_39222640_chicago203apbody[1]       Deck4[2]

On June 29, 2003, there was a large party filled with Chicagoan young professionals taking place at an apartment building in Lincoln Park neighborhood on Chicago’s North Side.  The apartment building had first, second, and third story balconies.  There were large congregations of young adults out on the second and third floor balconies that night enjoying the festivities and a warm summer night in Chicago.[2]

About fifty people were on the third floor balcony when, shortly after midnight, the balcony collapsed.  The balcony came down taking the second and third floor balconies down into the basement with it.  After the wreckage was scoured and all people were recovered and accounted for it was determined 11 people had died (two more died of injuries) and 57 more people were injured.[2]

The collapse caused much controversy in Chicago, especially over the company LG Properties, the company which owned the property and had the balconies built.  Part of the blame went to overcrowding with many people saying the balconies should not have had more than thirty people on it at one time.[2]  However, poor construction was ultimately to blame.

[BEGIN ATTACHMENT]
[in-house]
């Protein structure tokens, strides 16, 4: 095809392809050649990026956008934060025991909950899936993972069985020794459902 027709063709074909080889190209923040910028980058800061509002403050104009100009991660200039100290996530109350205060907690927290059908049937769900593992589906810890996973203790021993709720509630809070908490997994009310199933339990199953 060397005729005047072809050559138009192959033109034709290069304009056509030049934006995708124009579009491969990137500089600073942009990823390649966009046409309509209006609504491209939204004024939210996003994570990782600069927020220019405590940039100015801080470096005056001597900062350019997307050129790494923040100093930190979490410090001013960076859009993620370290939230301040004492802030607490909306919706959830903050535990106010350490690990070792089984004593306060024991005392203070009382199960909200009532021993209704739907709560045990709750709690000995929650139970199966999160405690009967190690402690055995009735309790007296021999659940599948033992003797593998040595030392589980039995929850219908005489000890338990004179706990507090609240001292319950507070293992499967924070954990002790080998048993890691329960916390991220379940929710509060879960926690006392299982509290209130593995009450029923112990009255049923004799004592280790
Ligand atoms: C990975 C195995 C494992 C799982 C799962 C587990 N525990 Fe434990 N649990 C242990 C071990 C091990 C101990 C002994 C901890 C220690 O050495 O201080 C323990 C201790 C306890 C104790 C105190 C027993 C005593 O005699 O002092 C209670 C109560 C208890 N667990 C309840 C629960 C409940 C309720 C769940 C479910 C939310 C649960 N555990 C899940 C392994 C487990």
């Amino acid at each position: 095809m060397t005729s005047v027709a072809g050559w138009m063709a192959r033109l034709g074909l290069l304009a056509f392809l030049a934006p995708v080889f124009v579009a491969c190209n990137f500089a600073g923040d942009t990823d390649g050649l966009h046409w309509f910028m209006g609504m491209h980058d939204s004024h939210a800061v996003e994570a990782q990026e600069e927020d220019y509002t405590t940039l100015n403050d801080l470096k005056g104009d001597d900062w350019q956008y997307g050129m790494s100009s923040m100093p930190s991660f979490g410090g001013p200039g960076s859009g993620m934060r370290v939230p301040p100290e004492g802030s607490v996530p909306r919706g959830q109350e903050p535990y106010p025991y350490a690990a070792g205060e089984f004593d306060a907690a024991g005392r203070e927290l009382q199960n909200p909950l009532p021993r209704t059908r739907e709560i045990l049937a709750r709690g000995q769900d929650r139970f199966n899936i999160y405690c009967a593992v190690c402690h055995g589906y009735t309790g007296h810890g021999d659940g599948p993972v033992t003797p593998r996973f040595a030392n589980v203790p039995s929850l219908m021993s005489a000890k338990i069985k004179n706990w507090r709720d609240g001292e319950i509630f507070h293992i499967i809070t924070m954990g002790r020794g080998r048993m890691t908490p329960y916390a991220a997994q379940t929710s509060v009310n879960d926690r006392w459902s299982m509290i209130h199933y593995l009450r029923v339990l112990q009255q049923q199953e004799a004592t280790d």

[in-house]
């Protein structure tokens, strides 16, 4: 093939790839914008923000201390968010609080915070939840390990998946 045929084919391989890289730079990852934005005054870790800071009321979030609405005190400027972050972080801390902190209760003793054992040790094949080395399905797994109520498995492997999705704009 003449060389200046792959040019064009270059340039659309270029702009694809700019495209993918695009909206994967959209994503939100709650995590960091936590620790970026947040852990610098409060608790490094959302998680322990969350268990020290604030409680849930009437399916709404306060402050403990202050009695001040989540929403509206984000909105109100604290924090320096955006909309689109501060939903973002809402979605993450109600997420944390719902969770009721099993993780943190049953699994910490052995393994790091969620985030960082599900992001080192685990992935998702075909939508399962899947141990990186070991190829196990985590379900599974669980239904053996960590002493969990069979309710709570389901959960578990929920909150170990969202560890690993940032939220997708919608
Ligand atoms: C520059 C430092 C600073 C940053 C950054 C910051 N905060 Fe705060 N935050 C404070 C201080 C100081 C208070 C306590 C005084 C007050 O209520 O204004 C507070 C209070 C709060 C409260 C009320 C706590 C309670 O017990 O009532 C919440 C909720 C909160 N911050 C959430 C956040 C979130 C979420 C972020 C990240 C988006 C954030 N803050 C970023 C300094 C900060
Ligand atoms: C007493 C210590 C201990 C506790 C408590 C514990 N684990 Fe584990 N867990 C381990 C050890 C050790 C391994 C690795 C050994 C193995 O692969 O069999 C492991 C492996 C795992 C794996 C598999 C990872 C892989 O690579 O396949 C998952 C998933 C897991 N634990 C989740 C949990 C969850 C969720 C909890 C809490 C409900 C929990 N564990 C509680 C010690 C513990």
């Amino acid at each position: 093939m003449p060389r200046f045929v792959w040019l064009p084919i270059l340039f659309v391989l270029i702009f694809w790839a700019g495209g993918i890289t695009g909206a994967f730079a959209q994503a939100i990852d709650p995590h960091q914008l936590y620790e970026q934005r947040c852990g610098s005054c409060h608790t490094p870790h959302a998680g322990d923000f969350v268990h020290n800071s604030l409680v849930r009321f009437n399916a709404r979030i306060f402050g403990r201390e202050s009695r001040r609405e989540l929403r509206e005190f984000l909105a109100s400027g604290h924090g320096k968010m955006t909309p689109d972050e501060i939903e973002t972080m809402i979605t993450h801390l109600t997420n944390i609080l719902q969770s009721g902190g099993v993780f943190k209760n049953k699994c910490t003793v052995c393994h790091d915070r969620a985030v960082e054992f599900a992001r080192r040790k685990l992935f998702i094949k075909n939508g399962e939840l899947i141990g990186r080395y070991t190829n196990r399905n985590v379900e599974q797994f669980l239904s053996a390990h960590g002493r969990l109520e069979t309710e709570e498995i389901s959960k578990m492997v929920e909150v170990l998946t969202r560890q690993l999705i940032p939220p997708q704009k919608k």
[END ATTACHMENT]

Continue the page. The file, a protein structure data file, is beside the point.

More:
For starters, the porch was built illegally without a permit.  There were also a multitude of building code violations:  The balconies jutted out a foot farther from the building than codes allowed, the area was 81 square feet larger than was permitted, the supports were inadequate, the floor was built with undersized lengths of wood, and the screws used to attach the balcony to the wall were too short.[2]

After an investigation, it was found that 21 other buildings owned by Philip Pappas, president of LG Properties, also had similar violations.  Pappas was fine $108,000 for the building code violations.  In addition, Pappas was sued by 27 affected families.  In the end, the balcony was built with steel and obeyed the building codes.[2]

This incident could have been avoided and thirteen young people would not have lost their lives that night had the owners and contractors gotten a permit and built within the parameters of the building codes.  Though the balcony collapsed due to overcrowding and overloading, it could have withstood that loading had it been soundly built.

 

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